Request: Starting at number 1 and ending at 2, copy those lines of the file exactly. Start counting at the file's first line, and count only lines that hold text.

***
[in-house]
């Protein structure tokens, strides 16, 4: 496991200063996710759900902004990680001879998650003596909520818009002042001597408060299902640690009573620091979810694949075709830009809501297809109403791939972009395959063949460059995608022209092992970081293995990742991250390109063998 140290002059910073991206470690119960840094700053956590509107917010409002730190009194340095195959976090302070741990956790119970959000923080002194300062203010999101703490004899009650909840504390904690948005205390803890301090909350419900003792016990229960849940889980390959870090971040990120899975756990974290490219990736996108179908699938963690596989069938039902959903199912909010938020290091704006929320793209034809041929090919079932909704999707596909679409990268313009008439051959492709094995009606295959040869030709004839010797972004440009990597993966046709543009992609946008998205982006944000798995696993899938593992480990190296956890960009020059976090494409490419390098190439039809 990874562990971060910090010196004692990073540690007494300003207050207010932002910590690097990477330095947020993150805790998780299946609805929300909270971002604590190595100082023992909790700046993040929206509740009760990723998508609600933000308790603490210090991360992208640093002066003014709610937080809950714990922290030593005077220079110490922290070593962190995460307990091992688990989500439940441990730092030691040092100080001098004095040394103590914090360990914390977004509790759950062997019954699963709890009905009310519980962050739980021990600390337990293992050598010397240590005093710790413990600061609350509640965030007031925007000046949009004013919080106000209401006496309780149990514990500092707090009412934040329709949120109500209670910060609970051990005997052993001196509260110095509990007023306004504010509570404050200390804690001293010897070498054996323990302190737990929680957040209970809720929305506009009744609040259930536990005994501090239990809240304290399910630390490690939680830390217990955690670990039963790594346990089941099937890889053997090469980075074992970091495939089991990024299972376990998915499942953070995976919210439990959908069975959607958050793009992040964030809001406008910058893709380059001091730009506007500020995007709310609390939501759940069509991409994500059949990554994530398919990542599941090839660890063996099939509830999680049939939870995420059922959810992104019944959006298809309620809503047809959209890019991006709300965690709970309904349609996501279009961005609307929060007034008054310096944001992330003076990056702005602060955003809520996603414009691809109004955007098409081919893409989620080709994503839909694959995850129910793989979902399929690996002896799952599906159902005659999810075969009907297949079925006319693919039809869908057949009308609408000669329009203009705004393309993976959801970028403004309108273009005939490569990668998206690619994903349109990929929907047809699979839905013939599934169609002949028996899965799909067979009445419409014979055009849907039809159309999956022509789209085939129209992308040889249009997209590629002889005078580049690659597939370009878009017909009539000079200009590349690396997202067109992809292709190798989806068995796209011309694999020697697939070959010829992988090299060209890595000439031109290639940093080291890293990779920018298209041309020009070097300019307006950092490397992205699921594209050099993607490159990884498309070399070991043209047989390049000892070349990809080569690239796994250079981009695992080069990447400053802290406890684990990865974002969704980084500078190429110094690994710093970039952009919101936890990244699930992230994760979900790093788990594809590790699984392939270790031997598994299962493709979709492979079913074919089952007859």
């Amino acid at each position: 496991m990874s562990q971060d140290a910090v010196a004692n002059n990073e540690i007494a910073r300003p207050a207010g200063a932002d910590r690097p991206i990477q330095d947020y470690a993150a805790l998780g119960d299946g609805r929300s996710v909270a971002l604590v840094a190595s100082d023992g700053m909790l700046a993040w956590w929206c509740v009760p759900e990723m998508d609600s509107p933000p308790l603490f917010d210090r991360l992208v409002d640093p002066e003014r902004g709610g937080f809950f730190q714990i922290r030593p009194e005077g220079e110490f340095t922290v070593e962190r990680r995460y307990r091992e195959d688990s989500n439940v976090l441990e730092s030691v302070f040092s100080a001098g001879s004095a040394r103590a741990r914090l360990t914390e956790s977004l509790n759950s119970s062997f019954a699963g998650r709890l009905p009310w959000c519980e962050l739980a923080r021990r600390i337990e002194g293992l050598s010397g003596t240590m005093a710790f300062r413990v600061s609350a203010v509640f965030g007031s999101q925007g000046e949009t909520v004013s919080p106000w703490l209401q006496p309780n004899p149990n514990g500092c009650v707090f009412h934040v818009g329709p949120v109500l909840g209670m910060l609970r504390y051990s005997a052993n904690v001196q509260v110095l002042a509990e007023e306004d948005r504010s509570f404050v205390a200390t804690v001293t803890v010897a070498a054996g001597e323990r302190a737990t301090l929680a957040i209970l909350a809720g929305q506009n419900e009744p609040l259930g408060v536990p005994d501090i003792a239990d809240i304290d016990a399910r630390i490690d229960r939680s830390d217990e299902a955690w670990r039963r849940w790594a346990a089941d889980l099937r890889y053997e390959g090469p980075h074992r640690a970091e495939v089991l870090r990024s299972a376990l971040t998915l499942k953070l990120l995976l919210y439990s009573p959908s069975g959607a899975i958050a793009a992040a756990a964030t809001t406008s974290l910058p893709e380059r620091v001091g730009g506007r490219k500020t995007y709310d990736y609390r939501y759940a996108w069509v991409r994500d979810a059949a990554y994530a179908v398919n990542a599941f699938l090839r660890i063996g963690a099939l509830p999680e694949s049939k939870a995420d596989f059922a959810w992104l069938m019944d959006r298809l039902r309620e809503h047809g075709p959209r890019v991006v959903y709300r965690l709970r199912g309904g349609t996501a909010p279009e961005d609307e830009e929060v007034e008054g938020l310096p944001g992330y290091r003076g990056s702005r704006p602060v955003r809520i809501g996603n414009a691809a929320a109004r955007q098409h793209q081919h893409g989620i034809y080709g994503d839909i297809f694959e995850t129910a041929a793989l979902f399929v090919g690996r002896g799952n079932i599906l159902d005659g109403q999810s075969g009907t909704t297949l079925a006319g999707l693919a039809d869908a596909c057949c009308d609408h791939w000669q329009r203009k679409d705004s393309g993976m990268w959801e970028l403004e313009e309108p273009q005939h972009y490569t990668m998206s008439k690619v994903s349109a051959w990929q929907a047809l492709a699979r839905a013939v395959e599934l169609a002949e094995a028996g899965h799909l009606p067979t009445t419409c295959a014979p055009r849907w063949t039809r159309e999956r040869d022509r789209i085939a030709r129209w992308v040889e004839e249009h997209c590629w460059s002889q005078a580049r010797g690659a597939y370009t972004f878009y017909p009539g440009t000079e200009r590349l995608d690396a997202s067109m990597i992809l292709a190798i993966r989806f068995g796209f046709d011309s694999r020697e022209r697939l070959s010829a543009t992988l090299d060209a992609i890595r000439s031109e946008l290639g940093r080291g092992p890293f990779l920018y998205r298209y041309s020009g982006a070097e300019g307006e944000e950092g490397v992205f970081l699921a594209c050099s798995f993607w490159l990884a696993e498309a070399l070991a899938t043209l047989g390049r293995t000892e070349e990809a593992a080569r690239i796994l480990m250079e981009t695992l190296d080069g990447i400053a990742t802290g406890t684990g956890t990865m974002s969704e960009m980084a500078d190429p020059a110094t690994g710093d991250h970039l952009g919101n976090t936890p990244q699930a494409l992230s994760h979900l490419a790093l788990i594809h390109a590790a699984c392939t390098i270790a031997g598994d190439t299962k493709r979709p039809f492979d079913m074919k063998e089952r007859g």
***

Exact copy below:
[in-house]
């Protein structure tokens, strides 16, 4: 496991200063996710759900902004990680001879998650003596909520818009002042001597408060299902640690009573620091979810694949075709830009809501297809109403791939972009395959063949460059995608022209092992970081293995990742991250390109063998 140290002059910073991206470690119960840094700053956590509107917010409002730190009194340095195959976090302070741990956790119970959000923080002194300062203010999101703490004899009650909840504390904690948005205390803890301090909350419900003792016990229960849940889980390959870090971040990120899975756990974290490219990736996108179908699938963690596989069938039902959903199912909010938020290091704006929320793209034809041929090919079932909704999707596909679409990268313009008439051959492709094995009606295959040869030709004839010797972004440009990597993966046709543009992609946008998205982006944000798995696993899938593992480990190296956890960009020059976090494409490419390098190439039809 990874562990971060910090010196004692990073540690007494300003207050207010932002910590690097990477330095947020993150805790998780299946609805929300909270971002604590190595100082023992909790700046993040929206509740009760990723998508609600933000308790603490210090991360992208640093002066003014709610937080809950714990922290030593005077220079110490922290070593962190995460307990091992688990989500439940441990730092030691040092100080001098004095040394103590914090360990914390977004509790759950062997019954699963709890009905009310519980962050739980021990600390337990293992050598010397240590005093710790413990600061609350509640965030007031925007000046949009004013919080106000209401006496309780149990514990500092707090009412934040329709949120109500209670910060609970051990005997052993001196509260110095509990007023306004504010509570404050200390804690001293010897070498054996323990302190737990929680957040209970809720929305506009009744609040259930536990005994501090239990809240304290399910630390490690939680830390217990955690670990039963790594346990089941099937890889053997090469980075074992970091495939089991990024299972376990998915499942953070995976919210439990959908069975959607958050793009992040964030809001406008910058893709380059001091730009506007500020995007709310609390939501759940069509991409994500059949990554994530398919990542599941090839660890063996099939509830999680049939939870995420059922959810992104019944959006298809309620809503047809959209890019991006709300965690709970309904349609996501279009961005609307929060007034008054310096944001992330003076990056702005602060955003809520996603414009691809109004955007098409081919893409989620080709994503839909694959995850129910793989979902399929690996002896799952599906159902005659999810075969009907297949079925006319693919039809869908057949009308609408000669329009203009705004393309993976959801970028403004309108273009005939490569990668998206690619994903349109990929929907047809699979839905013939599934169609002949028996899965799909067979009445419409014979055009849907039809159309999956022509789209085939129209992308040889249009997209590629002889005078580049690659597939370009878009017909009539000079200009590349690396997202067109992809292709190798989806068995796209011309694999020697697939070959010829992988090299060209890595000439031109290639940093080291890293990779920018298209041309020009070097300019307006950092490397992205699921594209050099993607490159990884498309070399070991043209047989390049000892070349990809080569690239796994250079981009695992080069990447400053802290406890684990990865974002969704980084500078190429110094690994710093970039952009919101936890990244699930992230994760979900790093788990594809590790699984392939270790031997598994299962493709979709492979079913074919089952007859």